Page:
Brown walks over to a brochure case to talk with two Iowa fishermen headed west. Brad Hermanson of Spirit Lake and Doug Stangl of Estherville said they weren’t particularly fussy; they just wanted to catch some fish.
Nelson asks a traveler headed to the Black Hills if the family is interested in motorcycles and cars. She suggests the traveler consider checking out a motorcycle museum in Sturgis.
If a traveler is interested in wine, she may suggest wineries. If it’s a retired farmer, she may suggest a visit to the farm museum in Kimball.
“Most of them you can convince to do things…,” Nelson said.
Not only do the employees know about sites, they also track events. Brown said they needed to make sure to tell visitors headed to the Black Hills about this weekend’s Volksmarch Family Hike at the Crazy Horse monument.
Allen and Karen Struck of Fairmont, Minnesota, were traveling with grandchildren to the Badlands.
Karen Struck said the welcome center was “wonderful” and Brown “was a very nice man.”
“It was very helpful,” Allen Struck said of the stop. Allen Struck left the welcome center with several maps, some kids activity books and advice about the Badlands and the area.
South Dakota is a big state
Nelson often gets a chance to ask kids who stop at the welcome center where they are headed.
“South Dakota,” is the frequent response. When Nelson says they are already in South Dakota, they often get a puzzled look on their face as if they expect Mount Rushmore to welcome them.
“(Visitors) can’t believe our state is that long,” Nelson said.
Visitors don’t always expect the state to have so much to offer between the east and west borders, Brown and Nelson said.
A longtime South Dakota visitor had stopped for a map one day on his way to the Sturgis motorcycle rally. Nelson laughed as she told how the visitor said this was his second trip out sober and he got lost the year before. This time, he wanted a map, she said.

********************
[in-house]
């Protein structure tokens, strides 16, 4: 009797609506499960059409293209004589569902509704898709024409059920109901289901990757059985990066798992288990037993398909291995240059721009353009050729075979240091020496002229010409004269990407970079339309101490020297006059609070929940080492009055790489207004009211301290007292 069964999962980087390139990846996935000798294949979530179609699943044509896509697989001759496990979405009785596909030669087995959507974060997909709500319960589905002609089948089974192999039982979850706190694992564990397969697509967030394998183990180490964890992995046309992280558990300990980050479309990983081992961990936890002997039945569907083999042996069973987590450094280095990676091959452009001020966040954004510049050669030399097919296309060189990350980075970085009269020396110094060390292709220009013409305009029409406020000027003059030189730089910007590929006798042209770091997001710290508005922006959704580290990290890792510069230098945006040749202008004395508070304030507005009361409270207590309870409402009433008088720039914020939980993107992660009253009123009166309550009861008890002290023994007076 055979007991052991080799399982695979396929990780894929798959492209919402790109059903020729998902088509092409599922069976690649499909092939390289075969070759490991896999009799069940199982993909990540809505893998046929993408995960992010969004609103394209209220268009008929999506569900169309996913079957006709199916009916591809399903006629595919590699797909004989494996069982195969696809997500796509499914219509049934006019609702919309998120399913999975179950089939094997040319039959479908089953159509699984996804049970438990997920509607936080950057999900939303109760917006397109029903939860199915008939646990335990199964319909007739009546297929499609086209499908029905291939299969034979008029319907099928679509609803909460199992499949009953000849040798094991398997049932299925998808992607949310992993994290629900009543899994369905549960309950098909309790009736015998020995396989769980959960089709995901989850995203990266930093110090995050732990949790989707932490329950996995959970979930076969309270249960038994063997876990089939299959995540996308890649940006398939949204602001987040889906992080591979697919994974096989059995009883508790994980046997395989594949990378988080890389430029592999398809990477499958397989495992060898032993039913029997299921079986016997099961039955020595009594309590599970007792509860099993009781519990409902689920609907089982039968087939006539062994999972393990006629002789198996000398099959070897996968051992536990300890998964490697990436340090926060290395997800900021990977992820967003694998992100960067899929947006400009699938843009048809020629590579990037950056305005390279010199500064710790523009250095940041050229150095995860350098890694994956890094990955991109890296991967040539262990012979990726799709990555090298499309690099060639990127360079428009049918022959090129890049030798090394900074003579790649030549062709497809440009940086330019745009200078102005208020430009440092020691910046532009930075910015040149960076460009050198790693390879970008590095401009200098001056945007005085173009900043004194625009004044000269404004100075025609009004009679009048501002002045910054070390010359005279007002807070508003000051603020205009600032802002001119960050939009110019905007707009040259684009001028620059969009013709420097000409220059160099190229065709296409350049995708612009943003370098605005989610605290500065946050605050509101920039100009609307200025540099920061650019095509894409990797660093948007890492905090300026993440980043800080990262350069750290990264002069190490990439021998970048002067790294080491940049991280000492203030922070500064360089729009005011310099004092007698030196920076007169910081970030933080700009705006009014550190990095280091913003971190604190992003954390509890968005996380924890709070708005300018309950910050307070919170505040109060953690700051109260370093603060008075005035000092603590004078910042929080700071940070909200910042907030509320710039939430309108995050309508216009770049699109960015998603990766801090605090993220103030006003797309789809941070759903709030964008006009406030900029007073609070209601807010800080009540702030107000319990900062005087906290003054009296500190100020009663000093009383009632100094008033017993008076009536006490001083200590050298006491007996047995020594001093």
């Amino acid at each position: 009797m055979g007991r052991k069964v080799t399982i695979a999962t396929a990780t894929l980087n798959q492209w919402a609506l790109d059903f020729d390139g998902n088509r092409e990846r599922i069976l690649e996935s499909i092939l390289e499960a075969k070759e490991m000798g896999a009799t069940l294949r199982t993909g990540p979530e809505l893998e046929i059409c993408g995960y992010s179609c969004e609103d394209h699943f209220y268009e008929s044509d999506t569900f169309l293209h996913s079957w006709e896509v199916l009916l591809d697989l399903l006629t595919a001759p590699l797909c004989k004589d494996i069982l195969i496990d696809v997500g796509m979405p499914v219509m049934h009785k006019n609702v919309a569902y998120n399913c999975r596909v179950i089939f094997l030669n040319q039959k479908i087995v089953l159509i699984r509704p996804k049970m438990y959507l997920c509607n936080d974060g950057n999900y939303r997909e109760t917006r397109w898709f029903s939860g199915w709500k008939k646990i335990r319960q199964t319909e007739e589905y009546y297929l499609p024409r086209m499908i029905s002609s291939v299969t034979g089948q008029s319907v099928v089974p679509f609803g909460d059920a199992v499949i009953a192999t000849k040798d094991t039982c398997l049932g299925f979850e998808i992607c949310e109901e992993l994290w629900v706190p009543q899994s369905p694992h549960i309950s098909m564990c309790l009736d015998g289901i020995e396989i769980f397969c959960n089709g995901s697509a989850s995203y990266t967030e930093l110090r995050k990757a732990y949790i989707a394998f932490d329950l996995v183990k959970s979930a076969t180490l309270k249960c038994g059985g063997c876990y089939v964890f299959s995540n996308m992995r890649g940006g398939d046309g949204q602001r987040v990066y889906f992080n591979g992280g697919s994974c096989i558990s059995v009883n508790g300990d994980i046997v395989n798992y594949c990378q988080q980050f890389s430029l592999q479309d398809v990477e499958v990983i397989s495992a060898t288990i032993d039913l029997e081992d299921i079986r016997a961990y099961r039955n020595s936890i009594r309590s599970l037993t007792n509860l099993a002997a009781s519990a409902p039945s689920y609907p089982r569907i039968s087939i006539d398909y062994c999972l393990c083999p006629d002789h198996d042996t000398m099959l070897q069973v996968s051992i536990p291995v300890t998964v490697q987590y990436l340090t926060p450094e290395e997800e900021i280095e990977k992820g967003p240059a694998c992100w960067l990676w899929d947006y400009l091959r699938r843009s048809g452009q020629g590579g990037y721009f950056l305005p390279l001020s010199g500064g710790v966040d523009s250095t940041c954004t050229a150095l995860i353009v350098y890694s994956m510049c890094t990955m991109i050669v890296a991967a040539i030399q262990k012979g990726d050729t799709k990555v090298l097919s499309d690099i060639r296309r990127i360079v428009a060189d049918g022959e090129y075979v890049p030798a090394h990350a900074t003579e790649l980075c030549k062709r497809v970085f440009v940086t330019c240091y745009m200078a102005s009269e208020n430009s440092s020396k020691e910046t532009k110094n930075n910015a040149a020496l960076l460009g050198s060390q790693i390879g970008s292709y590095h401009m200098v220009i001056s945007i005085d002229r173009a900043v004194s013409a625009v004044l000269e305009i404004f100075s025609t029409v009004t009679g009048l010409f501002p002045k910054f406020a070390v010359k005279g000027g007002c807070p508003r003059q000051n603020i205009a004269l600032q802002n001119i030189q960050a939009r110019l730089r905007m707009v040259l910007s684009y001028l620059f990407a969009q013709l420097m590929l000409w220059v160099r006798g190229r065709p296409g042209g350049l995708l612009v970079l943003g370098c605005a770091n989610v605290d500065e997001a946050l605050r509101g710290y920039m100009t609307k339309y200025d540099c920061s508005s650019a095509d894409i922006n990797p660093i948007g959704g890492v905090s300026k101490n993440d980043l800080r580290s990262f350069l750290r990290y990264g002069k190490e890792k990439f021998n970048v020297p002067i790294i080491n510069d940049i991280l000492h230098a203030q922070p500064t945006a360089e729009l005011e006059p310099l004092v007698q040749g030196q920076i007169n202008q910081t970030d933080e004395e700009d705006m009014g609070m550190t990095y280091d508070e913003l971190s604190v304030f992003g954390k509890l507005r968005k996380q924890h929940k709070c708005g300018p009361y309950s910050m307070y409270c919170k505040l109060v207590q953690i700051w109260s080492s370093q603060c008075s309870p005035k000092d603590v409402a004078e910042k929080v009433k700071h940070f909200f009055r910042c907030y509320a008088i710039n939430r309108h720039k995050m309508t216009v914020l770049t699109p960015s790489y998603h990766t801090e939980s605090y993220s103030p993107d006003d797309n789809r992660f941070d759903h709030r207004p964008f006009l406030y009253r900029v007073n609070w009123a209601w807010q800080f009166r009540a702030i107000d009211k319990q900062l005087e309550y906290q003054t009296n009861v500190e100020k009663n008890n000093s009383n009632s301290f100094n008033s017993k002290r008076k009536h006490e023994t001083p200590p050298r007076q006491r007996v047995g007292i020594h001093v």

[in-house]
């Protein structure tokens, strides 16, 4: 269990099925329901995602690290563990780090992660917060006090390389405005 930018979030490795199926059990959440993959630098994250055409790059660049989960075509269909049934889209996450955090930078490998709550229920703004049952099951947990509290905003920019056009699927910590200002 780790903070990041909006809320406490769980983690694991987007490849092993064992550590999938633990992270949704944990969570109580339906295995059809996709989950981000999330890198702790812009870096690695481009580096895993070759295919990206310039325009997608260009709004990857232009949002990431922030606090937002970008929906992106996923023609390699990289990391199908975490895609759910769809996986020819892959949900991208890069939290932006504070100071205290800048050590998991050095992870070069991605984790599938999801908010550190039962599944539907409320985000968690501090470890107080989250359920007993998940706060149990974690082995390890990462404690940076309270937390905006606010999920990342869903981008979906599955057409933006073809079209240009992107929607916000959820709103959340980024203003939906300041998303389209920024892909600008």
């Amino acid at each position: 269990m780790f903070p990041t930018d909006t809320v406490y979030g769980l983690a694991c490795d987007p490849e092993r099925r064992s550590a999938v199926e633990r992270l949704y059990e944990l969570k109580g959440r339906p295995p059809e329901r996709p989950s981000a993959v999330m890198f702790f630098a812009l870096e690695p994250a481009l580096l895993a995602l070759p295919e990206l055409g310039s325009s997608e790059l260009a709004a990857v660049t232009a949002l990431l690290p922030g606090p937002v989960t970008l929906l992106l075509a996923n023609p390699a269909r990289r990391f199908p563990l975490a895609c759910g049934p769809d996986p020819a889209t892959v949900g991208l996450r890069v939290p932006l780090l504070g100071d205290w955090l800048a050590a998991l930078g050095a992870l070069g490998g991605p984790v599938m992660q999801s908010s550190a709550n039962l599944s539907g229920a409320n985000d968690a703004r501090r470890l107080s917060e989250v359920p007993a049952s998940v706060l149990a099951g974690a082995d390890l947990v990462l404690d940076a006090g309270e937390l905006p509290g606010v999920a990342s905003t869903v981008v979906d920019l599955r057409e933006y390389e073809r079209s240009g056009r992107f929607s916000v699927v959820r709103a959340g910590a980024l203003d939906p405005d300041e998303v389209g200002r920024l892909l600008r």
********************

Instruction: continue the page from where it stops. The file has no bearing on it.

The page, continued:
“Things like that make your day,” Nelson said.
Another day a carload of younger women stopped to ask where Interstate 35 was. Nelson said the travelers had missed their exit in Albert Lea, Minnesota, about 160 miles away to the east.
Back when Geico Insurance’s Gecko was shown in a TV commercial in the eye of George Washington at Mount Rushmore, travelers often asked if they would get to go into a tunnel and get to stand in Washington’s eye, Nelson said.
She had to say no, Nelson said.
Brochures and pamphlets
Cell phones, laptops and other electronic devices allow people to search websites and social media for travel advice, maps and such.
Kathi Griswold of Duncombe, Iowa, was picking up what her son Noah called a “stack” of brochures and pamphlets.
The mom, son and rest of the family were headed to Yellowstone but planned stops along the way.
“I like paper,” Griswold said. Paper material can be read, “especially bouncing in the car,” she said.
And “you don’t always get a (cell phone) signal,” while traveling, Noah said.
During this Thursday morning, a lot of people walked out of the welcome center with a brochure and a map.
Brown said most older travelers want a paper map. “Younger kids don’t want a map,” he said.
But “young kids still want brochures,” Brown said. Brochures can be easier to read in a moving vehicle, he said.
Overall, maps and brochures are still popular, even with the available internet options.
“What the future holds, I don’t know. It could be different 50 years down the road,” Brown said.
Road trip invitations
Nelson said after talking with visitors about things to do in South Dakota, she’s received invitations to join them.
It’s that kind of rapport and exchange that Brown and Nelson said makes the job fun.
While they may not get to accept any invitations to go along with travelers, as welcome center employees they are still part of the trip.